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METHODIST FACILITY OFFERS PERMANENT HOUSING

May 6, 2004 – Some people who have had to call the streets of St. Thomas home will soon be able to open the door to a place of their own, thanks to the efforts of a local church-based social service agency.
A newly renovated, permanent residential facility in Estate Contant will provide single-room housing for eight individuals — men in one building and women in another. The shelter formally opened two weeks ago.
"As soon as we can get all of our leases worked out with Section 8 for the program, we will be able to get our tenants in there," Louise Petersen said earlier this week.
Petersen is executive director of the Methodist Training and Outreach Center of St. Thomas, which is operates the shelter. The Section 8 federal housing subsidy program provides rental assistance to qualifying tenants.
Development of the residence was made possible by $24,000 in federal Community Development Block Grant funding awarded to the Methodist center by the Planning and Natural Resources Department. Church agency personnel located an unoccupied building in Contant and reached an agreement with the off-island owners to utilize it. Renovations began in January.
Some of those who stand to benefit from the new facility are homeless people, including clients of Bethlehem House, a temporary-housing shelter run by Catholic Charities of the Virgin Islands. Others, Petersen said, are young adults who have reached the age where they are no longer covered by the Human Services Department's foster care program.
Residents are chosen through an application process. According to a Catholic Charities official, people receiving temporary shelter at Bethlehem House are flocking to the Methodist Training and Outreach Center to file their applications.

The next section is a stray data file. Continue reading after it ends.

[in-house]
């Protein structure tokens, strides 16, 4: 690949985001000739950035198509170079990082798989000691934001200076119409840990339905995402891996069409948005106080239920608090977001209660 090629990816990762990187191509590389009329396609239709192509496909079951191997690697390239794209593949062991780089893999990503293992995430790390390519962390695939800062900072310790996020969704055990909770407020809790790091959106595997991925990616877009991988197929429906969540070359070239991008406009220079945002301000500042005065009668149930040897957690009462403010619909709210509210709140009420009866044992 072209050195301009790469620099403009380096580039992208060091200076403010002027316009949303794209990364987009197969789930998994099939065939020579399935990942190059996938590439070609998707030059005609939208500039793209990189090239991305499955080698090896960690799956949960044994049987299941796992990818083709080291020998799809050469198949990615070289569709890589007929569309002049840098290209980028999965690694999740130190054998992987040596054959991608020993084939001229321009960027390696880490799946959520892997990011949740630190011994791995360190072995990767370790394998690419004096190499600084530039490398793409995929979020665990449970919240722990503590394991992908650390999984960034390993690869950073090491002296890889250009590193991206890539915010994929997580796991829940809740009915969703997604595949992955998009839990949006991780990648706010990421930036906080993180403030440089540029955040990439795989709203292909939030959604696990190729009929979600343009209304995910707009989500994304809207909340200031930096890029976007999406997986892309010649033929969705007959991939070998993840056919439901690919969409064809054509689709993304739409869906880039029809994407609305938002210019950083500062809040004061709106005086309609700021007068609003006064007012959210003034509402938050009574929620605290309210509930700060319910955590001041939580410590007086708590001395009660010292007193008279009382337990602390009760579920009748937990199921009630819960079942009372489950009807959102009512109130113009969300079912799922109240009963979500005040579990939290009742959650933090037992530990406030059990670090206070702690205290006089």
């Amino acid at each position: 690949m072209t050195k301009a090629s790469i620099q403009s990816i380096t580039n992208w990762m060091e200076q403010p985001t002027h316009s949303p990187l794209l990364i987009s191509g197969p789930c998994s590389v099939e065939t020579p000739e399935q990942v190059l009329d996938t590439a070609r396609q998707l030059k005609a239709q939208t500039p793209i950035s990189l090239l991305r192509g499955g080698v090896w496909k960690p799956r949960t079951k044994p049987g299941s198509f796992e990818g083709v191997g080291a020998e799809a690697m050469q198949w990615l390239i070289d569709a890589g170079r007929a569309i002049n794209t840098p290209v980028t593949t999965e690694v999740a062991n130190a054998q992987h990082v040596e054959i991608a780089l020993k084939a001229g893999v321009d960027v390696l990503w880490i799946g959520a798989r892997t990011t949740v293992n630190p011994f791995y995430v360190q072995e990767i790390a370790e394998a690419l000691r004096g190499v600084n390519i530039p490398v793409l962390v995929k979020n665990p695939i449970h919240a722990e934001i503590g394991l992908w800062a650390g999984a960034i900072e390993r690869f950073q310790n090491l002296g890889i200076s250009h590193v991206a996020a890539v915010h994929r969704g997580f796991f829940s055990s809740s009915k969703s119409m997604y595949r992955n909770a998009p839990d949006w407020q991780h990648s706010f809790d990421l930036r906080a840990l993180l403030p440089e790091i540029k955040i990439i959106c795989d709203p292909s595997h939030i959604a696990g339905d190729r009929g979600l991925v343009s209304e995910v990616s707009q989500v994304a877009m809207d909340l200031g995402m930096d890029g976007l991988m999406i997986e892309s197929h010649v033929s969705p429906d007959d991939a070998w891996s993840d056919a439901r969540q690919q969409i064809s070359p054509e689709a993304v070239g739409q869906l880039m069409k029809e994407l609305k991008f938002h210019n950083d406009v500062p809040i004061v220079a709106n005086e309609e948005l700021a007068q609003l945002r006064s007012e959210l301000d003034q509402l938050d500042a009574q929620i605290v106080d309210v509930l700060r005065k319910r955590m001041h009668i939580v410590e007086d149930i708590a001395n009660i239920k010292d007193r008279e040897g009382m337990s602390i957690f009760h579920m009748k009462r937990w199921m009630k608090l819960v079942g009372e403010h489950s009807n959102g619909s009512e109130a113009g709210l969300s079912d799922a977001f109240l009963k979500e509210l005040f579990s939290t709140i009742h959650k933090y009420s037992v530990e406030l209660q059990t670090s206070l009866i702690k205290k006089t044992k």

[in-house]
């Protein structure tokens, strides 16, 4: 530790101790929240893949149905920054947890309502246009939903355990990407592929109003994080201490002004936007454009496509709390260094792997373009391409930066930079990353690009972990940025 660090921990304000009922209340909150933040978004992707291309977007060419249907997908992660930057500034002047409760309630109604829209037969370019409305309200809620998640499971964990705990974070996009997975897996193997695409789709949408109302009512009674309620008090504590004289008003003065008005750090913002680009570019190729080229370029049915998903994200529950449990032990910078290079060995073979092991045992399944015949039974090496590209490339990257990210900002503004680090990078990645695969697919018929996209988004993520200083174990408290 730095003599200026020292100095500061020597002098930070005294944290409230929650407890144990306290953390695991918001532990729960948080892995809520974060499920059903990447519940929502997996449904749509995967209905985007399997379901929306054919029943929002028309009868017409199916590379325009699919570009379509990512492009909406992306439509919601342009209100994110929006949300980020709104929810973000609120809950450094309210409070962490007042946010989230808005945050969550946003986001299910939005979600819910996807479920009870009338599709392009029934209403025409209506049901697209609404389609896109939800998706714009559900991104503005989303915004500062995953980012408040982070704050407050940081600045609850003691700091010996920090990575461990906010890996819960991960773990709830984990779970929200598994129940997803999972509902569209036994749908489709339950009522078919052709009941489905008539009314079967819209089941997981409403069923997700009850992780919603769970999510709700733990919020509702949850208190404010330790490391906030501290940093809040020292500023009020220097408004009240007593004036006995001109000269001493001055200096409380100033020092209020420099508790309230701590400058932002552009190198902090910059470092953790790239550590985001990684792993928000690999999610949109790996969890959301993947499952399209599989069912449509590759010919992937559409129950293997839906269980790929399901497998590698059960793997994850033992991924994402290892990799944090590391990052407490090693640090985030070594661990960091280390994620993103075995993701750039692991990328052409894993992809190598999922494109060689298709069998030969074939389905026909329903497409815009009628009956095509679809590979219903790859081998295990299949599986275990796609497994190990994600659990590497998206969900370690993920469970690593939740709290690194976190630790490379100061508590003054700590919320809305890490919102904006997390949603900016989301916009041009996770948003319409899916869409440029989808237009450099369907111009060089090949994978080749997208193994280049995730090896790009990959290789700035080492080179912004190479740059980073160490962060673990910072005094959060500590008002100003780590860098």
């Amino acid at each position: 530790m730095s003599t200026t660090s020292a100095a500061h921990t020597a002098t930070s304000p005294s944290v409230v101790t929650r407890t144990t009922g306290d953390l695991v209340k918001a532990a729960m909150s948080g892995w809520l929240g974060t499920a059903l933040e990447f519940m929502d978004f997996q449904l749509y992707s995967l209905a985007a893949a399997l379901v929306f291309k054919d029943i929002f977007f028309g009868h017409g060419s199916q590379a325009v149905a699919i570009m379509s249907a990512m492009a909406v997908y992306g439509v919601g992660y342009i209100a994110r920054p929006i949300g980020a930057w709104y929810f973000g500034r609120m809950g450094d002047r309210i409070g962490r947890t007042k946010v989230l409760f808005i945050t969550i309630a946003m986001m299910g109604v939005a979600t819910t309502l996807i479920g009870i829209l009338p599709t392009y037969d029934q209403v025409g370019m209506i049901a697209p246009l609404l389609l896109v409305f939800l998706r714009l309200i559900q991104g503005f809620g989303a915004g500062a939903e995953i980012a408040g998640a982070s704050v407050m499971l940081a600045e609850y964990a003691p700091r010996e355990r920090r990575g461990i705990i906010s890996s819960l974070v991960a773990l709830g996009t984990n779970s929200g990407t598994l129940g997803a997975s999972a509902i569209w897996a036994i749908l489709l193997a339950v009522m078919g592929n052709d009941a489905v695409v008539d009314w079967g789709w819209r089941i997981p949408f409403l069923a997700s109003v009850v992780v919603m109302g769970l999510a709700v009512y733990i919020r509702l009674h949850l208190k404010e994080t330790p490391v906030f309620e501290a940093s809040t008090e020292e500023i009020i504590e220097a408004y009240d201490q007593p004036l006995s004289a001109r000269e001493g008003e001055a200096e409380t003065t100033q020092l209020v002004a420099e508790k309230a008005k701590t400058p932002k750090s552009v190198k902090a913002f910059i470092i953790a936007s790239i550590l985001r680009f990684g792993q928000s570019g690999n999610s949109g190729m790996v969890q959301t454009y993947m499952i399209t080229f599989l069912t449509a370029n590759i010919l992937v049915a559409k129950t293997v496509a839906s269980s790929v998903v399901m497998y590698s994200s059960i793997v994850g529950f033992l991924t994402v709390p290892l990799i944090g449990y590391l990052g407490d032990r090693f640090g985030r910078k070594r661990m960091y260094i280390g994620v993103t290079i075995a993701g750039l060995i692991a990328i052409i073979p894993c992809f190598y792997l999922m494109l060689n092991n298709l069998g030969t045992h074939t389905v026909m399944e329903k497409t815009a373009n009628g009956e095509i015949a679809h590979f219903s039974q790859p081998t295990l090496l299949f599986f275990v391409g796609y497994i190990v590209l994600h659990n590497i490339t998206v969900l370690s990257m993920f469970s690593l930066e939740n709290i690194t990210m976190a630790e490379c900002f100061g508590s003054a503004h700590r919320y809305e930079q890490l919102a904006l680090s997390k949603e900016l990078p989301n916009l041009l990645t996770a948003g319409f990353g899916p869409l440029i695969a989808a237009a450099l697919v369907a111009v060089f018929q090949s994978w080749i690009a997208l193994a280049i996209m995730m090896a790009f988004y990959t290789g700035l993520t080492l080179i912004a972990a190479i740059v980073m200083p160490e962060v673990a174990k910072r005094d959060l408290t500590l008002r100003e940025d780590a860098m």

"For the Methodist Outreach Center to come up with a shelter like this is a big step, and many of our clients are very impressed," Alvin Henley Sr. of Catholic Charities said on Thursday.
Henley, the Catholic agency's district program operations manager, said the new facility takes "a great strain off" of Bethlehem House residents and also of "the staff who is working here and helping them accomplish their goals."
Some of the people struggling to get away from homelessness can best be described as working poor, Henley said: people who have jobs but don't make enough to save the money needed for up-front deposits required to get into a rental unit.
Others are people whose homeless state stems from personal, medical and substance abuse problems. According to Petersen, residents of the new facility must remain drug free and alcohol free to maintain their residency. A property manager is on staff to make sure everyone follows the rules and to help solve any problems that might arise, she said.
"The individuals who are going there are not the chronic homeless that you see on the street," Petersen said. Rather, they are people who "are almost ready to be mainstreamed back into society and have gotten to the level where some of them are able to hold small jobs."
Through the Methodist Outreach Center, the clients can take advantage of a 10-year grant from the U.S. Department of Housing and Urban Development to fund subsidized housing.
Henley sees the new permanent residence as "a big step for my clients." Although Bethlehem House is intended as a temporary shelter, "we find some of our clients living here a little longer," he said.
Petersen said many Virgin Islanders don't know the extent of homelessness in the territory. This project and a similar project about to get under way on St. Croix represent a chance at a new life for many, she said.
Ironically, Section 8 subsidized rental housing has been making headlines in the national media this week because of charges that President Bush's proposed 2005 federal budget would severely cut funding for the program.

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May 6, 2004 - Some people who have had to call the streets of St. Thomas home will soon be able to open the door to a place of their own, thanks to the efforts of a local church-based social service agency.